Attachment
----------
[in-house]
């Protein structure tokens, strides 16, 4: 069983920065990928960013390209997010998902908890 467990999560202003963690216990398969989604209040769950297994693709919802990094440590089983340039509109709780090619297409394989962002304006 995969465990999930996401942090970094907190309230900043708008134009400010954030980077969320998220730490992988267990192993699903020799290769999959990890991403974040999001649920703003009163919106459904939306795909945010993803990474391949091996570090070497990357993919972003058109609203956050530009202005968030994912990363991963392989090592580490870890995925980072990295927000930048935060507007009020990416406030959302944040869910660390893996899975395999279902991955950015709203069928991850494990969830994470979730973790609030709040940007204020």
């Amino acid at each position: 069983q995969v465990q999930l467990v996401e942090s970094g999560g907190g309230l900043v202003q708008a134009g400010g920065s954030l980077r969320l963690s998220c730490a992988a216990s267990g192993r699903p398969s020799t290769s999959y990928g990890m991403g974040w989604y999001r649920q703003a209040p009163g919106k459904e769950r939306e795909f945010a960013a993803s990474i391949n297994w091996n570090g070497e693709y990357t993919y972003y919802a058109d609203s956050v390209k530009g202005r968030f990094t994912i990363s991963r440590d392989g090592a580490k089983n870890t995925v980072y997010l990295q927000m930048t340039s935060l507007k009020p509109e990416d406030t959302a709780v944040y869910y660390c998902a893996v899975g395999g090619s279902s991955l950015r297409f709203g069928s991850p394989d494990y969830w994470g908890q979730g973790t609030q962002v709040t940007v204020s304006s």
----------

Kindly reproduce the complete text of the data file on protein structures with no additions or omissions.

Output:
[in-house]
């Protein structure tokens, strides 16, 4: 069983920065990928960013390209997010998902908890 467990999560202003963690216990398969989604209040769950297994693709919802990094440590089983340039509109709780090619297409394989962002304006 995969465990999930996401942090970094907190309230900043708008134009400010954030980077969320998220730490992988267990192993699903020799290769999959990890991403974040999001649920703003009163919106459904939306795909945010993803990474391949091996570090070497990357993919972003058109609203956050530009202005968030994912990363991963392989090592580490870890995925980072990295927000930048935060507007009020990416406030959302944040869910660390893996899975395999279902991955950015709203069928991850494990969830994470979730973790609030709040940007204020």
């Amino acid at each position: 069983q995969v465990q999930l467990v996401e942090s970094g999560g907190g309230l900043v202003q708008a134009g400010g920065s954030l980077r969320l963690s998220c730490a992988a216990s267990g192993r699903p398969s020799t290769s999959y990928g990890m991403g974040w989604y999001r649920q703003a209040p009163g919106k459904e769950r939306e795909f945010a960013a993803s990474i391949n297994w091996n570090g070497e693709y990357t993919y972003y919802a058109d609203s956050v390209k530009g202005r968030f990094t994912i990363s991963r440590d392989g090592a580490k089983n870890t995925v980072y997010l990295q927000m930048t340039s935060l507007k009020p509109e990416d406030t959302a709780v944040y869910y660390c998902a893996v899975g395999g090619s279902s991955l950015r297409f709203g069928s991850p394989d494990y969830w994470g908890q979730g973790t609030q962002v709040t940007v204020s304006s």